Seriously, rather than spend time in-depth with these people and their diplomatic talks that should really fucking matter, and get us more immersed with their plights and points of view, we just get setups for dumb one-liners. That’s the whole fucking episode! It moves too fast for its own good, suffering from the issue of trying to be more action-oriented than character/dialogue-oriented. But they probably don’t have any choice, because the writers have lost the best of their talent by the time season 7 came around.
And even when the fucking action does happen, it comes off too clean and orderly. If an episode of Game of Thrones comes off with an aura of, “Everything is going according to plan,” you know you fucked up. The rescue operation for that bitch on the ship. Contrast that with the rescue operation a few seasons prior where that same bitch tried to rescue Mr. Dickless. I mean, for fuck’s sake, even if the rescue operation wound up being a success in that past episode, they would’ve been losing several men in the attempt. The fucking rescue attempt in this episode is not only successful, but goes off without a fucking hitch!
The one and only decent moment in the entire episode is when fat fuck Tarly meets with dragon lady, and then meets with John Snowflake. Even fucking then, he sure does manage to move his fatass around very quickly around the kingdom, managing to get from one place to another. Seriously, is the entire continent the size of Rhode Island or something?
The dialogue is poor. The characters are shells of their former selves (for the most part). Characters have gained the ability of plot armor. And they are trying not to show their pro-feminist hand. Seriously, virtually every major male protagonist character has something physically wrong with them. Whether it’s not having a dick, being a midget, having burn scars, being old, or having been dead. What the fuck kind of physical ailments are most of the women in this show supposed to have other than maintaining a face expression of, “I’m better than you are.” Seriously, they’re trying to push the idea that Sansa is one of the bestest greatest smartest women in the kingdom. Fuck Sansa, Sansa sucks.
EVERYONE should be suffering from something in this show! Despite the fact that winter is here, it all seems like Happy Days. I’ll stick it out, but my expectations are very much lowered at this point.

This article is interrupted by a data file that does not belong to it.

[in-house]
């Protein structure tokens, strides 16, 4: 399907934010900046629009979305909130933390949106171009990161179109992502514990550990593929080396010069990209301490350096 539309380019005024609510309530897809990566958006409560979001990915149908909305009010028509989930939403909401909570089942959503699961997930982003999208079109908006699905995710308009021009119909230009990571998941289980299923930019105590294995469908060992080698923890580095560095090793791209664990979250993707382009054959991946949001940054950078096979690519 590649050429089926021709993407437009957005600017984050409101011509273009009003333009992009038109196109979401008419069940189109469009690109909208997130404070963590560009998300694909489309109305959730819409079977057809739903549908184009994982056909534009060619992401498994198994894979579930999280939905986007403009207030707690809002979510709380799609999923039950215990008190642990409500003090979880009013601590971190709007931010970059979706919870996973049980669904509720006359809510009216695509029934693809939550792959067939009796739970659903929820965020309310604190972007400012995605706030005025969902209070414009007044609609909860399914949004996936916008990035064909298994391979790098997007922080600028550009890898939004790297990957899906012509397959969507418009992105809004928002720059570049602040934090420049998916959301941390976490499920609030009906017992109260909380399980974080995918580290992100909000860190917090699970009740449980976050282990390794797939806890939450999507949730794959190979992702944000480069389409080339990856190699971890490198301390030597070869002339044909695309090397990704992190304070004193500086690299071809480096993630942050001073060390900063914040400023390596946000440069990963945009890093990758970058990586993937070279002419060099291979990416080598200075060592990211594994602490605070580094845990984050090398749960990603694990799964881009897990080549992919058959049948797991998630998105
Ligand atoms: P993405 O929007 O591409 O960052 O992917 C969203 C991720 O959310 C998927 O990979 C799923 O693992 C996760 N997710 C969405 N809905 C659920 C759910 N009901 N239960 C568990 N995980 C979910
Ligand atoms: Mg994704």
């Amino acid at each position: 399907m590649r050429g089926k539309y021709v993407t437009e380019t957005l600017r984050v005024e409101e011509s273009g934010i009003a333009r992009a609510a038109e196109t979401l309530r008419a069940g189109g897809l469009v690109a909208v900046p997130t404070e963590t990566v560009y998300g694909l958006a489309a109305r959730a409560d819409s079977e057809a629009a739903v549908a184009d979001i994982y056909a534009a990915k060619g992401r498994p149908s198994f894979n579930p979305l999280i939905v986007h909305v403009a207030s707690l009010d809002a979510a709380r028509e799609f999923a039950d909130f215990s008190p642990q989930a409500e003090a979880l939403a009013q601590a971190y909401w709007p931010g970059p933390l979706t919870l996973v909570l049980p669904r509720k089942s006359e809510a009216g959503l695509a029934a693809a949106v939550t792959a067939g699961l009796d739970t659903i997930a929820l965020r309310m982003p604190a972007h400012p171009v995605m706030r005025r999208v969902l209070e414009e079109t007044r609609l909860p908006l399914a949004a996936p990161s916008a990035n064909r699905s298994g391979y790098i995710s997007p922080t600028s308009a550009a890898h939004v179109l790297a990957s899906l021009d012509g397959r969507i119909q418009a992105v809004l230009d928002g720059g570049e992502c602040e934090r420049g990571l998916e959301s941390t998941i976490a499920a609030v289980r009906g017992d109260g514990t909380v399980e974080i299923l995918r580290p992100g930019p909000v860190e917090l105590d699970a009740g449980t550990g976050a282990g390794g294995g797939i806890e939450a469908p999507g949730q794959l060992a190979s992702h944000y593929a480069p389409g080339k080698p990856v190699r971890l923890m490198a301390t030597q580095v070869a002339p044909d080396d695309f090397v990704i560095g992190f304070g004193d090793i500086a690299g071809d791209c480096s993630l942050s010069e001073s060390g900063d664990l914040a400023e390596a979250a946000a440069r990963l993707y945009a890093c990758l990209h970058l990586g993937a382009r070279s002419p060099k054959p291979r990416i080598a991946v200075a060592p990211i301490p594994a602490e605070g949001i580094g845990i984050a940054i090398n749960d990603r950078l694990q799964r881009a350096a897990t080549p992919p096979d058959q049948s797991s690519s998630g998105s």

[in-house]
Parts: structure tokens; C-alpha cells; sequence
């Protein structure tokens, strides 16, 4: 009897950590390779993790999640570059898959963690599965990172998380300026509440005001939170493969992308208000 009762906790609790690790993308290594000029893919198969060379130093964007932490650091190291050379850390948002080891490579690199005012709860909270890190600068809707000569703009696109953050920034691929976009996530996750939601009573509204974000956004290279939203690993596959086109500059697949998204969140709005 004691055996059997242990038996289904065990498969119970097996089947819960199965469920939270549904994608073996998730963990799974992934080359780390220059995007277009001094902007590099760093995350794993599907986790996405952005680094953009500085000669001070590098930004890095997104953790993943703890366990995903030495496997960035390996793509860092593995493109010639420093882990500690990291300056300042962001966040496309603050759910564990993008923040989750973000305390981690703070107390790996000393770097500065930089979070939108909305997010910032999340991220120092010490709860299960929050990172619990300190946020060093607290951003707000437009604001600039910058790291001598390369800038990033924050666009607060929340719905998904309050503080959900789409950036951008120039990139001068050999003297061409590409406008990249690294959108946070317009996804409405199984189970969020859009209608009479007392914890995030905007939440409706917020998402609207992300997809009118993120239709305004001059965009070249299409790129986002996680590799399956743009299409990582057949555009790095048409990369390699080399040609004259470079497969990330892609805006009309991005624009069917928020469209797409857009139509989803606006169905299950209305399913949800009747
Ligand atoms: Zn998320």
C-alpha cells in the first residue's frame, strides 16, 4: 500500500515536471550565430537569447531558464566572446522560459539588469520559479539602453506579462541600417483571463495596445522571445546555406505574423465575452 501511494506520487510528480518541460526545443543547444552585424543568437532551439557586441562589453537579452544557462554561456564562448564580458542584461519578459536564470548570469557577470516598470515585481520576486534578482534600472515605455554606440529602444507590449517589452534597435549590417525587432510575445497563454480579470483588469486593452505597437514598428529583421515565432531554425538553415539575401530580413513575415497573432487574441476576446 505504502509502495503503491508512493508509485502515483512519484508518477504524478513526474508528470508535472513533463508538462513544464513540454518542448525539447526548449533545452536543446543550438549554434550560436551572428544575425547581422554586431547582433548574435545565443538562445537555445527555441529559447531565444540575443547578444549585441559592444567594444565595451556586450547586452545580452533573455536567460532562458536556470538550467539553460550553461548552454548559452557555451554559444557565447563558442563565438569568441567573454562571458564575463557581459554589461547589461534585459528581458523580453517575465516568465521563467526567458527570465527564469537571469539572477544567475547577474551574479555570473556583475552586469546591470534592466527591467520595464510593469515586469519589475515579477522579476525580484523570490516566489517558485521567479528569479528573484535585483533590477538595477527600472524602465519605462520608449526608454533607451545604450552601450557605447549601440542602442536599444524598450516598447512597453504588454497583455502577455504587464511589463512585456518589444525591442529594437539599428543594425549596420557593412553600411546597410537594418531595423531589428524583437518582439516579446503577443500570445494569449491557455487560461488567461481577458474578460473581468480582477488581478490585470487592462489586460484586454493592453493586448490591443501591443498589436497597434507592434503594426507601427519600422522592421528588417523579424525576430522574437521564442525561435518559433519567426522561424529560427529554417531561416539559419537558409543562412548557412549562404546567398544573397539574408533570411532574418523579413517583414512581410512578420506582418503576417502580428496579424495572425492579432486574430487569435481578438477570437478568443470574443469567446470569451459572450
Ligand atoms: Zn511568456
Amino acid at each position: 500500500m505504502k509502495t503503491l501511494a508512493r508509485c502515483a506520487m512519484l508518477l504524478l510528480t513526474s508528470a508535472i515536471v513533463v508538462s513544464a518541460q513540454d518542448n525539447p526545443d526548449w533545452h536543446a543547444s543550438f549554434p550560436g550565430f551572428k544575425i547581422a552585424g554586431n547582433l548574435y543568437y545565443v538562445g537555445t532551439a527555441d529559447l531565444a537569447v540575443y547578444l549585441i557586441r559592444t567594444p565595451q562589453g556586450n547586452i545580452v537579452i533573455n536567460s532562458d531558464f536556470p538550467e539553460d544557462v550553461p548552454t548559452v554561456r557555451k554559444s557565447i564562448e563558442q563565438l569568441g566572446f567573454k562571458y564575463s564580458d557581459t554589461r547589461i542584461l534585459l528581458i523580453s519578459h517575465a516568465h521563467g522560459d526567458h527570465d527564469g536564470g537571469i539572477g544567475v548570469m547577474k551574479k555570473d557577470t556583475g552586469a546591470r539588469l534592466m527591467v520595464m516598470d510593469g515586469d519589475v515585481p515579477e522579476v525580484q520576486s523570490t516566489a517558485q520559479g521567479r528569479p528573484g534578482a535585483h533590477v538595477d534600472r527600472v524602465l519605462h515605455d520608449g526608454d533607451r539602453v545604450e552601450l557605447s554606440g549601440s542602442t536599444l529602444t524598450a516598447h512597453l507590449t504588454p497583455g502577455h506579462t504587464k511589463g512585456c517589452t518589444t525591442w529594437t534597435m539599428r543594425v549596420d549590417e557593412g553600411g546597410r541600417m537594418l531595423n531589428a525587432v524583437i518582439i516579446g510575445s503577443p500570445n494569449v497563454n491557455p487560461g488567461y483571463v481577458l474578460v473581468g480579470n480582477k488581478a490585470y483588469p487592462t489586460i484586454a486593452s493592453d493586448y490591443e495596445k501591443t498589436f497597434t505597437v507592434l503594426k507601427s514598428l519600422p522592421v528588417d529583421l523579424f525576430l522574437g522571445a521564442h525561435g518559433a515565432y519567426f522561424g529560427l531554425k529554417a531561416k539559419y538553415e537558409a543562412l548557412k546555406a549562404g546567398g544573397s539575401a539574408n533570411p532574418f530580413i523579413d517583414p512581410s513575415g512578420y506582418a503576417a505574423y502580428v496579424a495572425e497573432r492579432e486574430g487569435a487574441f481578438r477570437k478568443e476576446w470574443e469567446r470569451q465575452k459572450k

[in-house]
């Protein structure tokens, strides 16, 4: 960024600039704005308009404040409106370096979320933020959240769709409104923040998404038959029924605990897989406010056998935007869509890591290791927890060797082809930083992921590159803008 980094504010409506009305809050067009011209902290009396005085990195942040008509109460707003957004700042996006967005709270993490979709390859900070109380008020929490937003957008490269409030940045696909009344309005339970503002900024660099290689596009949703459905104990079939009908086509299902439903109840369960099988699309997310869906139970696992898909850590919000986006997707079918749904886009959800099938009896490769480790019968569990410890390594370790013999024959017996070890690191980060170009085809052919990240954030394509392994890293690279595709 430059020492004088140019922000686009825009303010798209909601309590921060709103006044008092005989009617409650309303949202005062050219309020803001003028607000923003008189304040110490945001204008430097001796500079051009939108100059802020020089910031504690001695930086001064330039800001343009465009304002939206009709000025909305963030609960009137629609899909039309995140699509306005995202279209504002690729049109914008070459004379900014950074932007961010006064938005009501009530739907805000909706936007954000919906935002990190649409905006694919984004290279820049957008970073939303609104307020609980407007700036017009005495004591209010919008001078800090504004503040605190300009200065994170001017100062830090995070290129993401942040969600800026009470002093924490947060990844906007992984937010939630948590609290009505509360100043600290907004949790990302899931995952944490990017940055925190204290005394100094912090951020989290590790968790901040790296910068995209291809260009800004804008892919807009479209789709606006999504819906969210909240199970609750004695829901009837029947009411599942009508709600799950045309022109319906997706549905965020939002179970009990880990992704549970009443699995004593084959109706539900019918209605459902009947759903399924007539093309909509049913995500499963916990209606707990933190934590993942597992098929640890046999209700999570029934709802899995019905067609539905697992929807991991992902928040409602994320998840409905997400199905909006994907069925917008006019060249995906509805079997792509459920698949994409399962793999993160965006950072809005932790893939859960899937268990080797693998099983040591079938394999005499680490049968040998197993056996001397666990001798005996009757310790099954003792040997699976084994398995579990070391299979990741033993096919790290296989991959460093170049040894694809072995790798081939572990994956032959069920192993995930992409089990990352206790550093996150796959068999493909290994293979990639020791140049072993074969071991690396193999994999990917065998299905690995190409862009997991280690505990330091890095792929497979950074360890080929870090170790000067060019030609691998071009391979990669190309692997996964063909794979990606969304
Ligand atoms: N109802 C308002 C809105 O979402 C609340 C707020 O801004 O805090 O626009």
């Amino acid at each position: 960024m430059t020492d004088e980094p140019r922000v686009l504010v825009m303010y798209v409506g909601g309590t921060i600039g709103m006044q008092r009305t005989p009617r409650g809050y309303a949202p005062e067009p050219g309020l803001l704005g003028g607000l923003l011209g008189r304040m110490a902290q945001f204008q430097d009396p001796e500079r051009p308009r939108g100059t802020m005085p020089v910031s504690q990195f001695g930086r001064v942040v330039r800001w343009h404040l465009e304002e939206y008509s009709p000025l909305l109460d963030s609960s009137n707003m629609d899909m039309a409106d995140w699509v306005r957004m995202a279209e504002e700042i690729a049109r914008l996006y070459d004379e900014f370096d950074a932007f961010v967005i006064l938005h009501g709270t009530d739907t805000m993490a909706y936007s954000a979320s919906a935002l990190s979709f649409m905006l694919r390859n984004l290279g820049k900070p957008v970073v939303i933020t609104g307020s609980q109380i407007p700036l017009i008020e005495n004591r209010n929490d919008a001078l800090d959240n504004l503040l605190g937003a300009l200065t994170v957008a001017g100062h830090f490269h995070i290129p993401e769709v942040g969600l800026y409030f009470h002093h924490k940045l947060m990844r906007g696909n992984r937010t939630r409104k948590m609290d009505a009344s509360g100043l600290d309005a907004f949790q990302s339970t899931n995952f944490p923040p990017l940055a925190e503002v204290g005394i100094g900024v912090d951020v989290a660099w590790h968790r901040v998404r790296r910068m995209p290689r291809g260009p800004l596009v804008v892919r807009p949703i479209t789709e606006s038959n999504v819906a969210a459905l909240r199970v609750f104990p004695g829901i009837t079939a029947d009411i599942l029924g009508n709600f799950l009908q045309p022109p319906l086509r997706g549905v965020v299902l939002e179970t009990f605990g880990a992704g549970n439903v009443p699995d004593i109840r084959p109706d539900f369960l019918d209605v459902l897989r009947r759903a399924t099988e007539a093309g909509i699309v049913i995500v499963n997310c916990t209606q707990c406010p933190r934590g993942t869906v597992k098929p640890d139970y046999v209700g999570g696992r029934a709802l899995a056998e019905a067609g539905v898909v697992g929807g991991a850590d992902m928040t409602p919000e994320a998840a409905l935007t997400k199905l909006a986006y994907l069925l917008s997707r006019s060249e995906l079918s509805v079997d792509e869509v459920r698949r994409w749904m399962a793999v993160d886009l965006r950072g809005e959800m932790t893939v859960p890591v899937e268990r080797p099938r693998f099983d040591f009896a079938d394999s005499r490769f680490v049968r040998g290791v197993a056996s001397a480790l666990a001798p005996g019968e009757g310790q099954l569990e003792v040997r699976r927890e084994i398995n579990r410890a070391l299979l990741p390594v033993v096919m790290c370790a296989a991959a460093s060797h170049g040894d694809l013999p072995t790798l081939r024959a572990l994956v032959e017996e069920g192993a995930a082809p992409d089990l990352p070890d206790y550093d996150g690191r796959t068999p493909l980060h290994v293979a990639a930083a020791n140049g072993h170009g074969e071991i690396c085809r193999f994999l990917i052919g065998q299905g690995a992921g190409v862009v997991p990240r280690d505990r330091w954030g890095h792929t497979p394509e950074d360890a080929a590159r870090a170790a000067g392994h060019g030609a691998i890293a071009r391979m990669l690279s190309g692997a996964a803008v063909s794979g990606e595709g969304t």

WARNING: If you haven’t seen the show before and intend to watch it, SKIP THE FIRST EPISODE!!! That first episode should be the last episode, because it acts as a sort of epilogue to the entire fucking season (seriously, fuck them for putting that episode first and spoiling much of what is to come). That aside, there will be spoilers in this review, which may make that warning pointless.
So having watched Babylon5 and Farscape, I’m left wondering what else there is that is considered excellent among the best sci-fi shows ever made (ones that are live-action, have an actual ending, and isn’t Star Trek, because Star Trek is the default sci-fi show to fall back on in every situation). I heard about this one, so figured I’d check it out. After watching the first episode of the first season, I immediately purchased the whole series on eBay for roughly $20, a pricetag I thought was worth it just for the first episode alone.
The first episode of this series is a masterpiece if I ever saw one. Mind-bending, confusing, unique, different, dark, unpredictable. It contains a lot of elements that I hope to find in the sci-fi genre. You are dropped into the middle of a story with no background or information given; next thing you know the series jumps thousands of years into the future where we’re dropped into yet another setting with no information given. A dystopia planet where all but the high classes are slaves in a harsh slave-labor-intensive environment where punishment is harsh and common. Then a whole bunch of shit happens involving love slaves, undead assassins, talking brains, hellraiser-inspired shit, escape, and a ship capable of destroying planets with ease. I mean, good lord, the first episode set the bar so high for this franchise I wondered if it would be matched or raised in later episodes.